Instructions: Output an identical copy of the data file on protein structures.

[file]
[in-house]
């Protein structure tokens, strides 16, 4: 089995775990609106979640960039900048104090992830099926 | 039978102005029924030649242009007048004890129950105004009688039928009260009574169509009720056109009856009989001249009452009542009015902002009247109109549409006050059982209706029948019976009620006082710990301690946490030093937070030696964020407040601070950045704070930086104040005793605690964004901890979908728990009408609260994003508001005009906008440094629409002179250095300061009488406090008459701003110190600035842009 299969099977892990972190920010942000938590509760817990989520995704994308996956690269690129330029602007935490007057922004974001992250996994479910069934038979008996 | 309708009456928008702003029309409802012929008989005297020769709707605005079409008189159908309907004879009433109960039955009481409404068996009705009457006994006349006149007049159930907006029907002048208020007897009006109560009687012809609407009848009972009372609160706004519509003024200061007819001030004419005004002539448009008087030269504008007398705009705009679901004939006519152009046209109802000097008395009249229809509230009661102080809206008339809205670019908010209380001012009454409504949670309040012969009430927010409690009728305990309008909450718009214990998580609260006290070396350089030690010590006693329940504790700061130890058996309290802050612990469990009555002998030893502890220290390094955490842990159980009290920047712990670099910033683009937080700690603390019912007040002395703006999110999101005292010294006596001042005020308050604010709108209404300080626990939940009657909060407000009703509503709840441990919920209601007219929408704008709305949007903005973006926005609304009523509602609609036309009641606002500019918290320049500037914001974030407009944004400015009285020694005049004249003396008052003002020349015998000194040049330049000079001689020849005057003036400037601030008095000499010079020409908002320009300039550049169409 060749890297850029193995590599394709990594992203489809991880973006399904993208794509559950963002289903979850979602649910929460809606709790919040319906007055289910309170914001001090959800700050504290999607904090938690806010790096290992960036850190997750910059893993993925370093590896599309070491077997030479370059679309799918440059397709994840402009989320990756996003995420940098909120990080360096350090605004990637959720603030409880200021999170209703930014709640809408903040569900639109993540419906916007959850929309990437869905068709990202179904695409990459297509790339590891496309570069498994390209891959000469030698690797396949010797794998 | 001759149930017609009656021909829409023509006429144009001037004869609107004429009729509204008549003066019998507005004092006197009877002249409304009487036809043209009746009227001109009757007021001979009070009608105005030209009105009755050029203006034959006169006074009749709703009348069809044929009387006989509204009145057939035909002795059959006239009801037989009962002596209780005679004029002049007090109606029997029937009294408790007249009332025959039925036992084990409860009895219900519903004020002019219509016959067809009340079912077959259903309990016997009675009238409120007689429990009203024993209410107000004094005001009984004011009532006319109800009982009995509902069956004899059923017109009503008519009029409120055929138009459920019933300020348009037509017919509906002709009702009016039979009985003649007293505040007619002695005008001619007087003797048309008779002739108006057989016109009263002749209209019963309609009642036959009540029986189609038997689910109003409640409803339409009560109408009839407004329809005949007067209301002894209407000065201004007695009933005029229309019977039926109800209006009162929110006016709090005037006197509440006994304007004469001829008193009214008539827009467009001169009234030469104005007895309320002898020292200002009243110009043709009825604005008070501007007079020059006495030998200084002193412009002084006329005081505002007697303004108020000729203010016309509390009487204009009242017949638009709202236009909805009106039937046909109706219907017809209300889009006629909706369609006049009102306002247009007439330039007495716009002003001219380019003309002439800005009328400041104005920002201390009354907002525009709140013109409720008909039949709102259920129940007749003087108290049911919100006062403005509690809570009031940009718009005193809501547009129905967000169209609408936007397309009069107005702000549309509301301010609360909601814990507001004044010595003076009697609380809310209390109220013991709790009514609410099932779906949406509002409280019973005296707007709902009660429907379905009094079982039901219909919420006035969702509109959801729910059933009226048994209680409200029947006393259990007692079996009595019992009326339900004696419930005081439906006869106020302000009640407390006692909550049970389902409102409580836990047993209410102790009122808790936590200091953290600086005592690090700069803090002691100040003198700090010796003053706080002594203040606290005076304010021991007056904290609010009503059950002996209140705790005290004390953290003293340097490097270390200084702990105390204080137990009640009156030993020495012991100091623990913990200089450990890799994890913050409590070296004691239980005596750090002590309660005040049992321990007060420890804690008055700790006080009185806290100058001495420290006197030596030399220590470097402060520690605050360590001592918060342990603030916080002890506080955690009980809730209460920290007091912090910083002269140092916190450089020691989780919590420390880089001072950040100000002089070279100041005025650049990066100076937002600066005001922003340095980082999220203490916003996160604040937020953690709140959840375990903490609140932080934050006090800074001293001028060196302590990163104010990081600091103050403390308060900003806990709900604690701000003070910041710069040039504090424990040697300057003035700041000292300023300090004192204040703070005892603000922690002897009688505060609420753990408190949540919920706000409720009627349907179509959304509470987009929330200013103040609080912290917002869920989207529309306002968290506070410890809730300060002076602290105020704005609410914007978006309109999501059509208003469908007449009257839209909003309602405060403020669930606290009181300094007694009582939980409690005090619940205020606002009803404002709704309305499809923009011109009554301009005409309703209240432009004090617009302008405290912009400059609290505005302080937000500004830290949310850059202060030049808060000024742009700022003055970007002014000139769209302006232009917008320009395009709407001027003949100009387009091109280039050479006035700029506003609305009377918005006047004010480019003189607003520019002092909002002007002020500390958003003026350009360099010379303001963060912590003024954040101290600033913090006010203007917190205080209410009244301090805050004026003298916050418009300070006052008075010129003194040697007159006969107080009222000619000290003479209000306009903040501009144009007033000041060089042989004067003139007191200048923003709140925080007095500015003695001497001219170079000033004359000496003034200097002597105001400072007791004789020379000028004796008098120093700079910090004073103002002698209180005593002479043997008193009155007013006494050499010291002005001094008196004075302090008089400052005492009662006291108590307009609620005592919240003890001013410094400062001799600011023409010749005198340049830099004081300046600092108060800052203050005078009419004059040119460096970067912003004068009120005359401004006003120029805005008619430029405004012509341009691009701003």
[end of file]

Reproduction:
[in-house]
């Protein structure tokens, strides 16, 4: 089995775990609106979640960039900048104090992830099926 | 039978102005029924030649242009007048004890129950105004009688039928009260009574169509009720056109009856009989001249009452009542009015902002009247109109549409006050059982209706029948019976009620006082710990301690946490030093937070030696964020407040601070950045704070930086104040005793605690964004901890979908728990009408609260994003508001005009906008440094629409002179250095300061009488406090008459701003110190600035842009 299969099977892990972190920010942000938590509760817990989520995704994308996956690269690129330029602007935490007057922004974001992250996994479910069934038979008996 | 309708009456928008702003029309409802012929008989005297020769709707605005079409008189159908309907004879009433109960039955009481409404068996009705009457006994006349006149007049159930907006029907002048208020007897009006109560009687012809609407009848009972009372609160706004519509003024200061007819001030004419005004002539448009008087030269504008007398705009705009679901004939006519152009046209109802000097008395009249229809509230009661102080809206008339809205670019908010209380001012009454409504949670309040012969009430927010409690009728305990309008909450718009214990998580609260006290070396350089030690010590006693329940504790700061130890058996309290802050612990469990009555002998030893502890220290390094955490842990159980009290920047712990670099910033683009937080700690603390019912007040002395703006999110999101005292010294006596001042005020308050604010709108209404300080626990939940009657909060407000009703509503709840441990919920209601007219929408704008709305949007903005973006926005609304009523509602609609036309009641606002500019918290320049500037914001974030407009944004400015009285020694005049004249003396008052003002020349015998000194040049330049000079001689020849005057003036400037601030008095000499010079020409908002320009300039550049169409 060749890297850029193995590599394709990594992203489809991880973006399904993208794509559950963002289903979850979602649910929460809606709790919040319906007055289910309170914001001090959800700050504290999607904090938690806010790096290992960036850190997750910059893993993925370093590896599309070491077997030479370059679309799918440059397709994840402009989320990756996003995420940098909120990080360096350090605004990637959720603030409880200021999170209703930014709640809408903040569900639109993540419906916007959850929309990437869905068709990202179904695409990459297509790339590891496309570069498994390209891959000469030698690797396949010797794998 | 001759149930017609009656021909829409023509006429144009001037004869609107004429009729509204008549003066019998507005004092006197009877002249409304009487036809043209009746009227001109009757007021001979009070009608105005030209009105009755050029203006034959006169006074009749709703009348069809044929009387006989509204009145057939035909002795059959006239009801037989009962002596209780005679004029002049007090109606029997029937009294408790007249009332025959039925036992084990409860009895219900519903004020002019219509016959067809009340079912077959259903309990016997009675009238409120007689429990009203024993209410107000004094005001009984004011009532006319109800009982009995509902069956004899059923017109009503008519009029409120055929138009459920019933300020348009037509017919509906002709009702009016039979009985003649007293505040007619002695005008001619007087003797048309008779002739108006057989016109009263002749209209019963309609009642036959009540029986189609038997689910109003409640409803339409009560109408009839407004329809005949007067209301002894209407000065201004007695009933005029229309019977039926109800209006009162929110006016709090005037006197509440006994304007004469001829008193009214008539827009467009001169009234030469104005007895309320002898020292200002009243110009043709009825604005008070501007007079020059006495030998200084002193412009002084006329005081505002007697303004108020000729203010016309509390009487204009009242017949638009709202236009909805009106039937046909109706219907017809209300889009006629909706369609006049009102306002247009007439330039007495716009002003001219380019003309002439800005009328400041104005920002201390009354907002525009709140013109409720008909039949709102259920129940007749003087108290049911919100006062403005509690809570009031940009718009005193809501547009129905967000169209609408936007397309009069107005702000549309509301301010609360909601814990507001004044010595003076009697609380809310209390109220013991709790009514609410099932779906949406509002409280019973005296707007709902009660429907379905009094079982039901219909919420006035969702509109959801729910059933009226048994209680409200029947006393259990007692079996009595019992009326339900004696419930005081439906006869106020302000009640407390006692909550049970389902409102409580836990047993209410102790009122808790936590200091953290600086005592690090700069803090002691100040003198700090010796003053706080002594203040606290005076304010021991007056904290609010009503059950002996209140705790005290004390953290003293340097490097270390200084702990105390204080137990009640009156030993020495012991100091623990913990200089450990890799994890913050409590070296004691239980005596750090002590309660005040049992321990007060420890804690008055700790006080009185806290100058001495420290006197030596030399220590470097402060520690605050360590001592918060342990603030916080002890506080955690009980809730209460920290007091912090910083002269140092916190450089020691989780919590420390880089001072950040100000002089070279100041005025650049990066100076937002600066005001922003340095980082999220203490916003996160604040937020953690709140959840375990903490609140932080934050006090800074001293001028060196302590990163104010990081600091103050403390308060900003806990709900604690701000003070910041710069040039504090424990040697300057003035700041000292300023300090004192204040703070005892603000922690002897009688505060609420753990408190949540919920706000409720009627349907179509959304509470987009929330200013103040609080912290917002869920989207529309306002968290506070410890809730300060002076602290105020704005609410914007978006309109999501059509208003469908007449009257839209909003309602405060403020669930606290009181300094007694009582939980409690005090619940205020606002009803404002709704309305499809923009011109009554301009005409309703209240432009004090617009302008405290912009400059609290505005302080937000500004830290949310850059202060030049808060000024742009700022003055970007002014000139769209302006232009917008320009395009709407001027003949100009387009091109280039050479006035700029506003609305009377918005006047004010480019003189607003520019002092909002002007002020500390958003003026350009360099010379303001963060912590003024954040101290600033913090006010203007917190205080209410009244301090805050004026003298916050418009300070006052008075010129003194040697007159006969107080009222000619000290003479209000306009903040501009144009007033000041060089042989004067003139007191200048923003709140925080007095500015003695001497001219170079000033004359000496003034200097002597105001400072007791004789020379000028004796008098120093700079910090004073103002002698209180005593002479043997008193009155007013006494050499010291002005001094008196004075302090008089400052005492009662006291108590307009609620005592919240003890001013410094400062001799600011023409010749005198340049830099004081300046600092108060800052203050005078009419004059040119460096970067912003004068009120005359401004006003120029805005008619430029405004012509341009691009701003």